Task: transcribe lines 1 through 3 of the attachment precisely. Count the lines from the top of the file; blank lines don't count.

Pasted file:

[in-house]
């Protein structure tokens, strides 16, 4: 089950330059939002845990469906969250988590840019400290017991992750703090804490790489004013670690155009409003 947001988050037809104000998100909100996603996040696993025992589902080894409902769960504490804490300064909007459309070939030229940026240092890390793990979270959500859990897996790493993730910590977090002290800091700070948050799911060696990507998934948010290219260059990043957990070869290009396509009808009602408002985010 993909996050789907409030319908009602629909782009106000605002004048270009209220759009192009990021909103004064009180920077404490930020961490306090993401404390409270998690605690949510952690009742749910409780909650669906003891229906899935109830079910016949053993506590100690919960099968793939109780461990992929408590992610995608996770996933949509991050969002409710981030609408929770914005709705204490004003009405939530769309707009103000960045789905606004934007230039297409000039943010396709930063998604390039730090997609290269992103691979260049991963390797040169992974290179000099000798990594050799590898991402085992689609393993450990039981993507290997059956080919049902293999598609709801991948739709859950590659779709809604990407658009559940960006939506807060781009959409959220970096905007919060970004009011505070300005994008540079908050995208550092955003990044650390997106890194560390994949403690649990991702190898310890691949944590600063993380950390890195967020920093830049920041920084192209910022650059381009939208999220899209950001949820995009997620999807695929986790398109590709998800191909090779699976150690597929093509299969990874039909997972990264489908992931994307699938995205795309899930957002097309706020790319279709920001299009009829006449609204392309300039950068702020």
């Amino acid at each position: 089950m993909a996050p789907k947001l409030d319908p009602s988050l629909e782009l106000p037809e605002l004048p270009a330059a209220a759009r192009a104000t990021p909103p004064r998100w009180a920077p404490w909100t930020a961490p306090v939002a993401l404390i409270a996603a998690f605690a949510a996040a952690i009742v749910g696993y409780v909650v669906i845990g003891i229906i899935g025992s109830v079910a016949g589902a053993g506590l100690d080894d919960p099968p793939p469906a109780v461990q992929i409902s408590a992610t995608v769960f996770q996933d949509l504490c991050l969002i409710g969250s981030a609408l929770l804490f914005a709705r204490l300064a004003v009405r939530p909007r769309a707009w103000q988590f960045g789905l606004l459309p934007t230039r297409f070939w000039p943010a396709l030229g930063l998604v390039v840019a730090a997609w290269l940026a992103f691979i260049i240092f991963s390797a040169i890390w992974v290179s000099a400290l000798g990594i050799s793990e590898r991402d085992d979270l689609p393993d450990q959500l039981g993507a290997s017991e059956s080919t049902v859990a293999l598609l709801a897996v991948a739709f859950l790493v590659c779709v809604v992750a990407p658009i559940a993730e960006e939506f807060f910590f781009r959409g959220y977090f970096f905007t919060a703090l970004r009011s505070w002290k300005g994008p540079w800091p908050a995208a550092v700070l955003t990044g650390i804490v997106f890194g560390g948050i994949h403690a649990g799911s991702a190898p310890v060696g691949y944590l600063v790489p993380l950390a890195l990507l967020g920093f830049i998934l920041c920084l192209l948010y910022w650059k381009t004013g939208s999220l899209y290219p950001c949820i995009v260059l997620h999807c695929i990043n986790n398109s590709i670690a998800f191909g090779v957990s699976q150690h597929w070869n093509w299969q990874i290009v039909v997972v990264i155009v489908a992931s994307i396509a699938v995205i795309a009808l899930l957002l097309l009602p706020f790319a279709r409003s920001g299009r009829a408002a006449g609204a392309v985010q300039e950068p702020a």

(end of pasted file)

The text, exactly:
[in-house]
């Protein structure tokens, strides 16, 4: 089950330059939002845990469906969250988590840019400290017991992750703090804490790489004013670690155009409003 947001988050037809104000998100909100996603996040696993025992589902080894409902769960504490804490300064909007459309070939030229940026240092890390793990979270959500859990897996790493993730910590977090002290800091700070948050799911060696990507998934948010290219260059990043957990070869290009396509009808009602408002985010 993909996050789907409030319908009602629909782009106000605002004048270009209220759009192009990021909103004064009180920077404490930020961490306090993401404390409270998690605690949510952690009742749910409780909650669906003891229906899935109830079910016949053993506590100690919960099968793939109780461990992929408590992610995608996770996933949509991050969002409710981030609408929770914005709705204490004003009405939530769309707009103000960045789905606004934007230039297409000039943010396709930063998604390039730090997609290269992103691979260049991963390797040169992974290179000099000798990594050799590898991402085992689609393993450990039981993507290997059956080919049902293999598609709801991948739709859950590659779709809604990407658009559940960006939506807060781009959409959220970096905007919060970004009011505070300005994008540079908050995208550092955003990044650390997106890194560390994949403690649990991702190898310890691949944590600063993380950390890195967020920093830049920041920084192209910022650059381009939208999220899209950001949820995009997620999807695929986790398109590709998800191909090779699976150690597929093509299969990874039909997972990264489908992931994307699938995205795309899930957002097309706020790319279709920001299009009829006449609204392309300039950068702020």
């Amino acid at each position: 089950m993909a996050p789907k947001l409030d319908p009602s988050l629909e782009l106000p037809e605002l004048p270009a330059a209220a759009r192009a104000t990021p909103p004064r998100w009180a920077p404490w909100t930020a961490p306090v939002a993401l404390i409270a996603a998690f605690a949510a996040a952690i009742v749910g696993y409780v909650v669906i845990g003891i229906i899935g025992s109830v079910a016949g589902a053993g506590l100690d080894d919960p099968p793939p469906a109780v461990q992929i409902s408590a992610t995608v769960f996770q996933d949509l504490c991050l969002i409710g969250s981030a609408l929770l804490f914005a709705r204490l300064a004003v009405r939530p909007r769309a707009w103000q988590f960045g789905l606004l459309p934007t230039r297409f070939w000039p943010a396709l030229g930063l998604v390039v840019a730090a997609w290269l940026a992103f691979i260049i240092f991963s390797a040169i890390w992974v290179s000099a400290l000798g990594i050799s793990e590898r991402d085992d979270l689609p393993d450990q959500l039981g993507a290997s017991e059956s080919t049902v859990a293999l598609l709801a897996v991948a739709f859950l790493v590659c779709v809604v992750a990407p658009i559940a993730e960006e939506f807060f910590f781009r959409g959220y977090f970096f905007t919060a703090l970004r009011s505070w002290k300005g994008p540079w800091p908050a995208a550092v700070l955003t990044g650390i804490v997106f890194g560390g948050i994949h403690a649990g799911s991702a190898p310890v060696g691949y944590l600063v790489p993380l950390a890195l990507l967020g920093f830049i998934l920041c920084l192209l948010y910022w650059k381009t004013g939208s999220l899209y290219p950001c949820i995009v260059l997620h999807c695929i990043n986790n398109s590709i670690a998800f191909g090779v957990s699976q150690h597929w070869n093509w299969q990874i290009v039909v997972v990264i155009v489908a992931s994307i396509a699938v995205i795309a009808l899930l957002l097309l009602p706020f790319a279709r409003s920001g299009r009829a408002a006449g609204a392309v985010q300039e950068p702020a």